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Lip-syncing the Poetry of Empire

It must be strange for Americans to have a President who appreciates poetry since the arc of American culture bends towards the destruction of human dignity, which is the very source of poetry.


The recent inauguration and its displays of American decadence and corporate sponsorship have once again broadcast contemporary poetry across the diminishing national attention span. As we witnessed from Obama’s last inaugural poet, Elizabeth Alexander, the poet’s task involves reaping the personal and professional benefits of national recognition, writing a cliché laden (and inauguration committee approved) poem, and performing that poem with less flair than the inaugural prayers, songs, or speeches.


Sadly, the task also involves steeling oneself against seething critiques and shameless praise from the insiders and outsiders of the poetry community.


Richard Blanco was a good choice for inaugural poet because he is a talented and thoughtful writer; I first read his work after reviewing The Wind Shifts: New Latino Poetry (edited by Francisco Aragon, one of my the major driving forces behind for the new visibility of Latino poetry) back in 2007, and I immediately became a fan of his work. Blanco is also a good choice considering the record number of Latinos who were deported during Obama’s first term, as well as the administration’s unfulfilled promises to the gay community. Choosing a young poet also assured that Blanco was not likely to decline the invitation in protest, or to present a poem that would “rock the border”.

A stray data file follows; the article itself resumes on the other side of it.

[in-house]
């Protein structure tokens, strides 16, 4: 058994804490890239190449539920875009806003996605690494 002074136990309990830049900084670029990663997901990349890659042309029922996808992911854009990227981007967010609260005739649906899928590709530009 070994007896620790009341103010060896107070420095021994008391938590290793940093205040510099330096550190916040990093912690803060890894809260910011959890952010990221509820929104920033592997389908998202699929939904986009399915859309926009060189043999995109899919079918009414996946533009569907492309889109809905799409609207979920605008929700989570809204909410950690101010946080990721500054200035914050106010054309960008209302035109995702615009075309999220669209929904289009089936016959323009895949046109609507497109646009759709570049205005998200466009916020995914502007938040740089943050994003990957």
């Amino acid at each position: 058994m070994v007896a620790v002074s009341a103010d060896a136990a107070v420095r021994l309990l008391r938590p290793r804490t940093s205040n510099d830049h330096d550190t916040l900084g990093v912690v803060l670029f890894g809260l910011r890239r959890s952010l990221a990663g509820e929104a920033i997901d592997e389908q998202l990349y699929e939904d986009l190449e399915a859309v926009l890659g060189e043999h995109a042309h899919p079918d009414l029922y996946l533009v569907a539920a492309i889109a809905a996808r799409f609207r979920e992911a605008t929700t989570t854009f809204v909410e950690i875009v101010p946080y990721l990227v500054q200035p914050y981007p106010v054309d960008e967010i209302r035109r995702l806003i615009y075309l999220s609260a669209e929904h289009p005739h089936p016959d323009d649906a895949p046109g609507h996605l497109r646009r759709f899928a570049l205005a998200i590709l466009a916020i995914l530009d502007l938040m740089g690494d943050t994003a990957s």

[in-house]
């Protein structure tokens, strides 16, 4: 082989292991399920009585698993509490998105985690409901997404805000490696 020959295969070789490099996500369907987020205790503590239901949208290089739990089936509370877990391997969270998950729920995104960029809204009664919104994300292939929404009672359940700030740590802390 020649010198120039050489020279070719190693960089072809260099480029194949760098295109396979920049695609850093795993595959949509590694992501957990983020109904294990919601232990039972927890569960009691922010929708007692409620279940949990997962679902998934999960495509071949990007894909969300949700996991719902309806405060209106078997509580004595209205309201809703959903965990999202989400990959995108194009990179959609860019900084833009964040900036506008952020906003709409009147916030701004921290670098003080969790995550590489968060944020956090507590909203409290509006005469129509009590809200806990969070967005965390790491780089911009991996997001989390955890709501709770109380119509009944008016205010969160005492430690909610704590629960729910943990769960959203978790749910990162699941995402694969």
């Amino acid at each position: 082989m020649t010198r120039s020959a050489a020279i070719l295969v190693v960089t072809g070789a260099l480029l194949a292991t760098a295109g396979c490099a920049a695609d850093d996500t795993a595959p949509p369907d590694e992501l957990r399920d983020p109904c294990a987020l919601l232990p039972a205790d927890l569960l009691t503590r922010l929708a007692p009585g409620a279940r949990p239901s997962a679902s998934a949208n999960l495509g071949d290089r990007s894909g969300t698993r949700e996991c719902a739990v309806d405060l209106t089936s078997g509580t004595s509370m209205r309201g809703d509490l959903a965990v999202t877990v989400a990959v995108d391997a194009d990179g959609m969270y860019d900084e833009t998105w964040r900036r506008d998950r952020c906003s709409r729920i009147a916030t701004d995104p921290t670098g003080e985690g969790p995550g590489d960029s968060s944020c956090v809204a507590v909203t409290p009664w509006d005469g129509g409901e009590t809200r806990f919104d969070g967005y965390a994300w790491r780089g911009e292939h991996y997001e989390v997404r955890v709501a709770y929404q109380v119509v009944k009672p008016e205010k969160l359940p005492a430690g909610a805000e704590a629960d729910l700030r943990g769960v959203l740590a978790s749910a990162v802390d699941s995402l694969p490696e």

Why banish poets from the empire if empire can use poets towards its own ends? Use poets to wash over the empire’s crimes,use poets to feign respect for humanity, use poets to poeticize the ideology of empire. Blanco’s poem, “One Today”, is a poem of American exceptionalism and immigrant exceptionalism—of “one empire” built by many settlers on native lands. There it is, Mr. President, sitting there, for USE.


I confess that it was difficult for me to listen to “One Today”. How can you write about “fruit stands … begging our praise” without writing about NAFTA? How can you write about being rooted to “every stalk of corn” without talking about GMOs? How can you write about “routing pipes” without writing about the Keystone XL pipeline? How can you talk about “cutting sugarcane” without talking about the role of sugar and global trade in the war of 1898 between US and Spain, enlarging the US empire overseas? How can you muse about the “work of our hands” without talking about the unemployment rate? How will we head “home, always under one sky, our sky” when so many homes have been foreclosed, and so many futures, dispossessed?


The public attention that Obama has brought to poetry has led some to declare that poetry is dead. I think they are right. Poetry is dead because many Americans have sold their souls for the dream of capitalism, militarism, and colonialism—what Whitman called the “deformed democracy” of America.  Unlike some of Blanco’s other poems, his “One Today” is a perfect poem to present to zombie Americans because it is a dead poem.


For many of us whose native homelands are occupied by America, poetry is one of the few things that keeps us alive. Poetry is our defense against tyranny. It should not be the poet’s role to lip sync the rhetoric of empire. The poet’s role is to challenge and question. The poets role is to inspire others towards dismantling empire so that a truly humane form of life can emerge.